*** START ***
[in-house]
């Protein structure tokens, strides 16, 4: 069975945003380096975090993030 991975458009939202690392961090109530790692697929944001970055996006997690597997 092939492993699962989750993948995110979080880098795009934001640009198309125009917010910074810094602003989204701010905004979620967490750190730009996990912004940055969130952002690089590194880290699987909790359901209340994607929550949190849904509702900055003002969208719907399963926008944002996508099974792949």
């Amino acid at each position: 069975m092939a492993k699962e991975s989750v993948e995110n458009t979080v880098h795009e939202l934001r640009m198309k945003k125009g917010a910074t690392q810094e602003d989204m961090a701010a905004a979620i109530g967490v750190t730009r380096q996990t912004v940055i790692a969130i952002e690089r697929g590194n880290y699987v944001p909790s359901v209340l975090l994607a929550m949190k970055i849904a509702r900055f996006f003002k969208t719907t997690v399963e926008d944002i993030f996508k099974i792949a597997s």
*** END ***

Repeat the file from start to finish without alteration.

[in-house]
């Protein structure tokens, strides 16, 4: 069975945003380096975090993030 991975458009939202690392961090109530790692697929944001970055996006997690597997 092939492993699962989750993948995110979080880098795009934001640009198309125009917010910074810094602003989204701010905004979620967490750190730009996990912004940055969130952002690089590194880290699987909790359901209340994607929550949190849904509702900055003002969208719907399963926008944002996508099974792949």
């Amino acid at each position: 069975m092939a492993k699962e991975s989750v993948e995110n458009t979080v880098h795009e939202l934001r640009m198309k945003k125009g917010a910074t690392q810094e602003d989204m961090a701010a905004a979620i109530g967490v750190t730009r380096q996990t912004v940055i790692a969130i952002e690089r697929g590194n880290y699987v944001p909790s359901v209340l975090l994607a929550m949190k970055i849904a509702r900055f996006f003002k969208t719907t997690v399963e926008d944002i993030f996508k099974i792949a597997s």